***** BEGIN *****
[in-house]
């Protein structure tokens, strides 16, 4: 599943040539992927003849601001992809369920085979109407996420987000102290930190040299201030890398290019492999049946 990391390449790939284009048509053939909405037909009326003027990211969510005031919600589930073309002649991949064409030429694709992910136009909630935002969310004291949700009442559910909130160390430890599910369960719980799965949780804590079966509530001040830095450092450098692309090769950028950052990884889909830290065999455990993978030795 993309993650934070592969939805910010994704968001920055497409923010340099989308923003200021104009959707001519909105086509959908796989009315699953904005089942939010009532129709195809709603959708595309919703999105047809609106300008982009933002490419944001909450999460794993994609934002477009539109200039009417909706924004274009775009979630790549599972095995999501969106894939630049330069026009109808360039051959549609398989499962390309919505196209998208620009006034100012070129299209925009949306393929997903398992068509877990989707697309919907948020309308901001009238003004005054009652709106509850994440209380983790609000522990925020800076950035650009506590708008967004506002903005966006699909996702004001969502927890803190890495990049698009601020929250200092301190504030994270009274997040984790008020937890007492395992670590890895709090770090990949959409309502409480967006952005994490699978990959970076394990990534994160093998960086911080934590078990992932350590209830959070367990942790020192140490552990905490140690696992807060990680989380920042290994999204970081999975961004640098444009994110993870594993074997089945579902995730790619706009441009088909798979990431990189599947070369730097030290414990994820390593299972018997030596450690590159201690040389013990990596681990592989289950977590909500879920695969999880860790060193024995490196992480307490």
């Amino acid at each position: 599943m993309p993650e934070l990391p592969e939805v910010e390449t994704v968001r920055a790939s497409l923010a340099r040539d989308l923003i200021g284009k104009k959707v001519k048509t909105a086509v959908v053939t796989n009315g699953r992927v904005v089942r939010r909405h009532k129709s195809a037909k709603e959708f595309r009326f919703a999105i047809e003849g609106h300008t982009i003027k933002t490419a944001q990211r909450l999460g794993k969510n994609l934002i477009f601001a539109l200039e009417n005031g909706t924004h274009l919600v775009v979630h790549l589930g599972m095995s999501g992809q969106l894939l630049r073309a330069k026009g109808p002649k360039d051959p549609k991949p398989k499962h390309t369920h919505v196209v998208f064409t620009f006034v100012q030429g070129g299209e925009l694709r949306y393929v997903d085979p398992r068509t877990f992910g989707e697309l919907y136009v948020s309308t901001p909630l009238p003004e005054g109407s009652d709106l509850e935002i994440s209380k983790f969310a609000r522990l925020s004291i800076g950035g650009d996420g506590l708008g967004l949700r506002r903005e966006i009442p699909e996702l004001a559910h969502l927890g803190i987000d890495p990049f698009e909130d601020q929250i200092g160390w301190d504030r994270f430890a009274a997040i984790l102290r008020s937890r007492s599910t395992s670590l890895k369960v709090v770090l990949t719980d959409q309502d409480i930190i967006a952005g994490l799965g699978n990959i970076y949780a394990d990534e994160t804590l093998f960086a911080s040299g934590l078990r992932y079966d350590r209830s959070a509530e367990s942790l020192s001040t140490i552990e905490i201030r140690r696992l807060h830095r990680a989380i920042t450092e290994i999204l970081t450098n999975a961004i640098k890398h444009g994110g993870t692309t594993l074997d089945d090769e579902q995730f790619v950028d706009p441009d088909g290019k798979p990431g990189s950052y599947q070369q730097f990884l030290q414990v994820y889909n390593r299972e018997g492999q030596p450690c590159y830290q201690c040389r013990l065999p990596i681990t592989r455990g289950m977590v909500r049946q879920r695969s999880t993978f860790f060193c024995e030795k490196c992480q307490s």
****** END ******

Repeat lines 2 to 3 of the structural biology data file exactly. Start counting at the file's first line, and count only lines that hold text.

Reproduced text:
């Protein structure tokens, strides 16, 4: 599943040539992927003849601001992809369920085979109407996420987000102290930190040299201030890398290019492999049946 990391390449790939284009048509053939909405037909009326003027990211969510005031919600589930073309002649991949064409030429694709992910136009909630935002969310004291949700009442559910909130160390430890599910369960719980799965949780804590079966509530001040830095450092450098692309090769950028950052990884889909830290065999455990993978030795 993309993650934070592969939805910010994704968001920055497409923010340099989308923003200021104009959707001519909105086509959908796989009315699953904005089942939010009532129709195809709603959708595309919703999105047809609106300008982009933002490419944001909450999460794993994609934002477009539109200039009417909706924004274009775009979630790549599972095995999501969106894939630049330069026009109808360039051959549609398989499962390309919505196209998208620009006034100012070129299209925009949306393929997903398992068509877990989707697309919907948020309308901001009238003004005054009652709106509850994440209380983790609000522990925020800076950035650009506590708008967004506002903005966006699909996702004001969502927890803190890495990049698009601020929250200092301190504030994270009274997040984790008020937890007492395992670590890895709090770090990949959409309502409480967006952005994490699978990959970076394990990534994160093998960086911080934590078990992932350590209830959070367990942790020192140490552990905490140690696992807060990680989380920042290994999204970081999975961004640098444009994110993870594993074997089945579902995730790619706009441009088909798979990431990189599947070369730097030290414990994820390593299972018997030596450690590159201690040389013990990596681990592989289950977590909500879920695969999880860790060193024995490196992480307490």
């Amino acid at each position: 599943m993309p993650e934070l990391p592969e939805v910010e390449t994704v968001r920055a790939s497409l923010a340099r040539d989308l923003i200021g284009k104009k959707v001519k048509t909105a086509v959908v053939t796989n009315g699953r992927v904005v089942r939010r909405h009532k129709s195809a037909k709603e959708f595309r009326f919703a999105i047809e003849g609106h300008t982009i003027k933002t490419a944001q990211r909450l999460g794993k969510n994609l934002i477009f601001a539109l200039e009417n005031g909706t924004h274009l919600v775009v979630h790549l589930g599972m095995s999501g992809q969106l894939l630049r073309a330069k026009g109808p002649k360039d051959p549609k991949p398989k499962h390309t369920h919505v196209v998208f064409t620009f006034v100012q030429g070129g299209e925009l694709r949306y393929v997903d085979p398992r068509t877990f992910g989707e697309l919907y136009v948020s309308t901001p909630l009238p003004e005054g109407s009652d709106l509850e935002i994440s209380k983790f969310a609000r522990l925020s004291i800076g950035g650009d996420g506590l708008g967004l949700r506002r903005e966006i009442p699909e996702l004001a559910h969502l927890g803190i987000d890495p990049f698009e909130d601020q929250i200092g160390w301190d504030r994270f430890a009274a997040i984790l102290r008020s937890r007492s599910t395992s670590l890895k369960v709090v770090l990949t719980d959409q309502d409480i930190i967006a952005g994490l799965g699978n990959i970076y949780a394990d990534e994160t804590l093998f960086a911080s040299g934590l078990r992932y079966d350590r209830s959070a509530e367990s942790l020192s001040t140490i552990e905490i201030r140690r696992l807060h830095r990680a989380i920042t450092e290994i999204l970081t450098n999975a961004i640098k890398h444009g994110g993870t692309t594993l074997d089945d090769e579902q995730f790619v950028d706009p441009d088909g290019k798979p990431g990189s950052y599947q070369q730097f990884l030290q414990v994820y889909n390593r299972e018997g492999q030596p450690c590159y830290q201690c040389r013990l065999p990596i681990t592989r455990g289950m977590v909500r049946q879920r695969s999880t993978f860790f060193c024995e030795k490196c992480q307490s």